Peterborough kebab house owner fined £60,000 after employing illegal workers

Madina Kebab House in Gladstone Street EMN-150605-141339009
Madina Kebab House in Gladstone Street EMN-150605-141339009
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The owner of a Peterborough kebab house has disqualified from running a business for six years after being caught employing four illegal workers.

Amjid Ali Maqbool Hussain, 38, the director of Madina Kebab House Limited in Gladstone Street, Peterborough, has been disqualified for six years for failing to comply with its statutory obligations under the Immigration, Asylum and Nationality Act of 2006.

The disqualification, from 21 February 2017, prevents Mr Hussain from directly or indirectly becoming involved in the promotion, formation or management of a company until February 2023.

Mr Hussain’s disqualification follows an investigation by the Insolvency Service which found he had failed to ensure relevant immigration checks were completed and documents retained, resulting in the employment of four illegal workers and which resulted in a penalty notice of £60,000 being issued by the Home Office.

Madina Kebab House Limited was placed into Liquidation on 18 December 2015, with an estimated deficiency to creditors in excess of £66,000.

Robert Clarke, Senior Investigator, said: “The Insolvency Service rigorously pursues directors who fail to pay fines imposed by the government for breaking employment and immigration laws. We have worked closely in this case with our colleagues at the Home Office to achieve this disqualification.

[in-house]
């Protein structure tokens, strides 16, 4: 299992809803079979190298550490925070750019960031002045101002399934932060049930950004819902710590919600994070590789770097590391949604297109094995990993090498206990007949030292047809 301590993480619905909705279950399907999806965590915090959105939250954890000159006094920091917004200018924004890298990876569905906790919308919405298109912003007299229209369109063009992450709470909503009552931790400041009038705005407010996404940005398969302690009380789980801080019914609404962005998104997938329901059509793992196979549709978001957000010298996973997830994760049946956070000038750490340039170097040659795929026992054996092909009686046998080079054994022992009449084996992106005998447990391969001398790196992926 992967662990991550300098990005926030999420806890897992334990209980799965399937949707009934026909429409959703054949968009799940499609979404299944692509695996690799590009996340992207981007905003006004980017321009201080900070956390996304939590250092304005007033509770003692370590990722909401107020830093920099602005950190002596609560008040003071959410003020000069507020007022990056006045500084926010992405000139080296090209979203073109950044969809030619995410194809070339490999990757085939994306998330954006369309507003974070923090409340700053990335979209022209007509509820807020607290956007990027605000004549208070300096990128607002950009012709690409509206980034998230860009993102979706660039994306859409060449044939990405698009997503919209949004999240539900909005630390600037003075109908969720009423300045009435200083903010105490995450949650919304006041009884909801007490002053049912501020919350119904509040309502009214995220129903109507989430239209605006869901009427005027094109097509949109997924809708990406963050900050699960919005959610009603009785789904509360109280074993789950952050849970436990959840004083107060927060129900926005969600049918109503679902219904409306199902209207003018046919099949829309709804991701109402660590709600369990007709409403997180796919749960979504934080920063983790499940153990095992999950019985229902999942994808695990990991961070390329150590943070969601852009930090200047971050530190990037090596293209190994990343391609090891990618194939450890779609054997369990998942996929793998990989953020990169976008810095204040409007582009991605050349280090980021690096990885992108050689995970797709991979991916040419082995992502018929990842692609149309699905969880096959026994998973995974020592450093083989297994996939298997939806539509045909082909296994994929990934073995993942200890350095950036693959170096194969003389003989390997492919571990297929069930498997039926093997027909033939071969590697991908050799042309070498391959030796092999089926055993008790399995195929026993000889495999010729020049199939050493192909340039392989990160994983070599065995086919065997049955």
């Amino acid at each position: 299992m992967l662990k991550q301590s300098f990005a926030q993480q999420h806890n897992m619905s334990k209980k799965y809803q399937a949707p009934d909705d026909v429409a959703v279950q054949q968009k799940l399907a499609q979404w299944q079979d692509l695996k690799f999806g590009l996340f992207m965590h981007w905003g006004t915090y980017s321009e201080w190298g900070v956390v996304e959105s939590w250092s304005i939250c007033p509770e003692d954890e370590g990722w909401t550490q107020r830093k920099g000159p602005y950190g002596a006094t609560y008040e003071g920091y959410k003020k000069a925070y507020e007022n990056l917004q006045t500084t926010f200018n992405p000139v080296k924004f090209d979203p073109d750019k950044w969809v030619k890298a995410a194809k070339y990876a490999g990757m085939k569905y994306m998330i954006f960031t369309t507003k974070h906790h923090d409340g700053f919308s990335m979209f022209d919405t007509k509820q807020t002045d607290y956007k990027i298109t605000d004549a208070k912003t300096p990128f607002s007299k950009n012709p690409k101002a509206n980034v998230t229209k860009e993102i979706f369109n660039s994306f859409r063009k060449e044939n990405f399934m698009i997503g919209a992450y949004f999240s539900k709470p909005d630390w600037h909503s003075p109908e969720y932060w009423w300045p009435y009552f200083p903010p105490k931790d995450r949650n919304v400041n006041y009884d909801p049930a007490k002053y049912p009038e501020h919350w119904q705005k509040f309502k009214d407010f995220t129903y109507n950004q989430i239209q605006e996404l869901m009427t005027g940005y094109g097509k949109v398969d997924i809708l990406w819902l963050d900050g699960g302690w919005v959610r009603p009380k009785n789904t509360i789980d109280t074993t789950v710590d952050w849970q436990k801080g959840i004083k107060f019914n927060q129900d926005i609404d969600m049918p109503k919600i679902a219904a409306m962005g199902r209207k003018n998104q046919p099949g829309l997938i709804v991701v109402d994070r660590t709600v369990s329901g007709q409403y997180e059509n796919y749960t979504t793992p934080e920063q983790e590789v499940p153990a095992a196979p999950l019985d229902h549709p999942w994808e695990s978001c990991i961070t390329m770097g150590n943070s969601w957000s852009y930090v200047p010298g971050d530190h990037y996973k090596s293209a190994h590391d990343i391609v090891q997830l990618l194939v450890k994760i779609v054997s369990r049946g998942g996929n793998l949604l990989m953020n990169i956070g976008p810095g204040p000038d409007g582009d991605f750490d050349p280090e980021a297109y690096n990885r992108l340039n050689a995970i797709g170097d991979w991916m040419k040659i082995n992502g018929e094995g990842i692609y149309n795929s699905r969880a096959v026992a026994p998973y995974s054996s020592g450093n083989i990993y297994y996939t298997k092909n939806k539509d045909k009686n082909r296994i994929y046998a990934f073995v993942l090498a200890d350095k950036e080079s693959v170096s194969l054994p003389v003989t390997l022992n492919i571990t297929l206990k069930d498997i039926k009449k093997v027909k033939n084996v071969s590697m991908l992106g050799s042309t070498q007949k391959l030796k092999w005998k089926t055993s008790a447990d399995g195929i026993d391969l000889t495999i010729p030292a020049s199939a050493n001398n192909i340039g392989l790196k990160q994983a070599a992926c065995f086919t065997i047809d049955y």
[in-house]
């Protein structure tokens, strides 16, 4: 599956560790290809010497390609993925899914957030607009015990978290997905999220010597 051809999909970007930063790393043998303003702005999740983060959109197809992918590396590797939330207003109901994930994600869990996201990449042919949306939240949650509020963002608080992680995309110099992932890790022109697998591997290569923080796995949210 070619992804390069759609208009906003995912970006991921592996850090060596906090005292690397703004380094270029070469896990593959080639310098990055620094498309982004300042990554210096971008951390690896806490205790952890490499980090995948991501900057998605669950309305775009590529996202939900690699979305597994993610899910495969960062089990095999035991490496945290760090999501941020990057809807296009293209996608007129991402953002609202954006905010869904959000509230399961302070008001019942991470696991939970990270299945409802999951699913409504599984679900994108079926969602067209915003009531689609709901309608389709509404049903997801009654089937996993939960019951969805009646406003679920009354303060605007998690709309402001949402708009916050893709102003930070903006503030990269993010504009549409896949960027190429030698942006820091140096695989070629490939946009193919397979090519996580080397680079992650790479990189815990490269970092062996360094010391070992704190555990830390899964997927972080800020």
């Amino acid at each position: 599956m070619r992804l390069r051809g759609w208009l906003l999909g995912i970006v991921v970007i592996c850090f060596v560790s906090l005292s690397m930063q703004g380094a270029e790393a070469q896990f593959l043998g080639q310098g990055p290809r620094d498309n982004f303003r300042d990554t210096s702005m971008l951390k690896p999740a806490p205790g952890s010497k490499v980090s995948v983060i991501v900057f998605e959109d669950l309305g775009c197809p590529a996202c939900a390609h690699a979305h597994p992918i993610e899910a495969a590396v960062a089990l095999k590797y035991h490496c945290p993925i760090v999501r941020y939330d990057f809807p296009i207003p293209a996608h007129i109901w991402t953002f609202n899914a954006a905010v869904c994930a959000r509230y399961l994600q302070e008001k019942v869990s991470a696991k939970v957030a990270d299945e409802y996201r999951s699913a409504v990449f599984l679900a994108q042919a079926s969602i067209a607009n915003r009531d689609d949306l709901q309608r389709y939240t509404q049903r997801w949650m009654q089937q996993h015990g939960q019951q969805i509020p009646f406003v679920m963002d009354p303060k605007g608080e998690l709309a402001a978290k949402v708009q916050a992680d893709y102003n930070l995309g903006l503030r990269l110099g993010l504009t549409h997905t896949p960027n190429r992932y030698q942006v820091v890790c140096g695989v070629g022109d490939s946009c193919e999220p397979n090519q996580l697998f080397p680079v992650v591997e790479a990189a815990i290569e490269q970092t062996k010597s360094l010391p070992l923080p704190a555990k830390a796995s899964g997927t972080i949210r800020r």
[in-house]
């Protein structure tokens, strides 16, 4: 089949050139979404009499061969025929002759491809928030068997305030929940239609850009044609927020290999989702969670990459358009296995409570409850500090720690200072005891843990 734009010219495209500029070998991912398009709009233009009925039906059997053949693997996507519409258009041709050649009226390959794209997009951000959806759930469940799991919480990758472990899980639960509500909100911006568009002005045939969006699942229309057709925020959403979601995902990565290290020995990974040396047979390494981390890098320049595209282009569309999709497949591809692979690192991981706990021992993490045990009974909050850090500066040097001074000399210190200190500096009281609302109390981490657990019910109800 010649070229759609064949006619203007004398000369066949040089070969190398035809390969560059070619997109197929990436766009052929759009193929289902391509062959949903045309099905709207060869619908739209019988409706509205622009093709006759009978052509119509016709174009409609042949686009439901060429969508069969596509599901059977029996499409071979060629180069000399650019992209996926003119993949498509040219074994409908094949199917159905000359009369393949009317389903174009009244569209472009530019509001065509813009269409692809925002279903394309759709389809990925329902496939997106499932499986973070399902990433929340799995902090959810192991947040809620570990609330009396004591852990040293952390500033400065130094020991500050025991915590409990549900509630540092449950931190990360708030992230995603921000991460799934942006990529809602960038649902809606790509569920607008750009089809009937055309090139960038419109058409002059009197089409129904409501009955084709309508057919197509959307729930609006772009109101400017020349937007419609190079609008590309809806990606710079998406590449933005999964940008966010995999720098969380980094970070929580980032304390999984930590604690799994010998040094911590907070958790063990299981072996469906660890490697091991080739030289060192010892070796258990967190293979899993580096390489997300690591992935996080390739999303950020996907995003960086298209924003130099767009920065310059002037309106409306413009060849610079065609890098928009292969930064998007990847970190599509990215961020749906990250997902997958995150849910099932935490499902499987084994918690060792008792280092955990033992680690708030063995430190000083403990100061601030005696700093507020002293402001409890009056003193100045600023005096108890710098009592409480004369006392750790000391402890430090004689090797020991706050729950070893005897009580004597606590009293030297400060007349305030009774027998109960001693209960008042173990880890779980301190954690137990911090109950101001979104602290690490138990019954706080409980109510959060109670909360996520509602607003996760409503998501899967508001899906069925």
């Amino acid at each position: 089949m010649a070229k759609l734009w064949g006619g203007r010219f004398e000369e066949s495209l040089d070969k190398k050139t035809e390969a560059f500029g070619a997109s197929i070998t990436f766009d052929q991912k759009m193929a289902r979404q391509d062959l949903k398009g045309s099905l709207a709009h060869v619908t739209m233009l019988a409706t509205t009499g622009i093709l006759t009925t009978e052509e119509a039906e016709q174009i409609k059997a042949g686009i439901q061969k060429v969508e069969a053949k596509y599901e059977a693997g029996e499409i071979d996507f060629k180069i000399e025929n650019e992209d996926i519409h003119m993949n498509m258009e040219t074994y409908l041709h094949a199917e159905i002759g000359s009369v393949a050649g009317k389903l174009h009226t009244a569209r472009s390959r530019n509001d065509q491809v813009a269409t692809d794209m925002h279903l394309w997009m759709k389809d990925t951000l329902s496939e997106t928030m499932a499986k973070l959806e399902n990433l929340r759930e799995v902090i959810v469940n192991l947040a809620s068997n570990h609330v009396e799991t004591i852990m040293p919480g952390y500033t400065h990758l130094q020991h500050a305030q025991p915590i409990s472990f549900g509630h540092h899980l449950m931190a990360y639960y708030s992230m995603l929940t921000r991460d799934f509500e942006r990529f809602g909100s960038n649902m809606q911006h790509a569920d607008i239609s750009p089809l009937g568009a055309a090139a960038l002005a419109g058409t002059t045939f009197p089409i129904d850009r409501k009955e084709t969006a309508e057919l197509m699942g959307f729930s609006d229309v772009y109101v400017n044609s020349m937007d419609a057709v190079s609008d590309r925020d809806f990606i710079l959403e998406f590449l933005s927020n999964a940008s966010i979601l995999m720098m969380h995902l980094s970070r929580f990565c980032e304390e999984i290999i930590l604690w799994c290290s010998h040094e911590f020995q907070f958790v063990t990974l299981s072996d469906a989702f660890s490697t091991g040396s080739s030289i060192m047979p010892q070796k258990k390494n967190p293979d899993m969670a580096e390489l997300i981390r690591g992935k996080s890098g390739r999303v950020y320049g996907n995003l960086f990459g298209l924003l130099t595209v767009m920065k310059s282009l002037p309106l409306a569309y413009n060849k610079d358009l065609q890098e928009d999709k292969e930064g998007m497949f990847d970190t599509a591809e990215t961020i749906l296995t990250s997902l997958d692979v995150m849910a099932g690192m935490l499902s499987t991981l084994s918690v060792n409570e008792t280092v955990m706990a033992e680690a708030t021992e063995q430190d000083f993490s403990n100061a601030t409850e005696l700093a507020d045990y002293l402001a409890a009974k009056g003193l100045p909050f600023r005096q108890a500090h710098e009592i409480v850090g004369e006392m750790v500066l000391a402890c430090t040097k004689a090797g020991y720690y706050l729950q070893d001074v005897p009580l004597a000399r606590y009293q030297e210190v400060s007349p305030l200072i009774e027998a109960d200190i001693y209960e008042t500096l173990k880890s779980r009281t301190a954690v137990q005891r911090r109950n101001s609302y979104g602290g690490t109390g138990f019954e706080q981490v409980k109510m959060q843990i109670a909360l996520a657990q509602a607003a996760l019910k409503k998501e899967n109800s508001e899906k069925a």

“The director sought an unfair advantage over his competitors by employing individuals who did not have the right to work in the UK in breach of his duties as a director.

“The public has a right to expect that those who break the law will face the consequences. Running a limited company, means you have statutory obligations as well as protections. If you fail to comply with your obligations then the Insolvency Service will investigate you.”

A Home Office spokesperson said: “Illegal working is not victimless. It undercuts honest employers, cheats legitimate job seekers out of employment opportunities and defrauds the taxpayer.

“Businesses should be aware that they have a duty to check that their staff have permission to work in the UK.

“We are happy to work with employers who play by the rules but those who do not should know that they will not go under our radar.”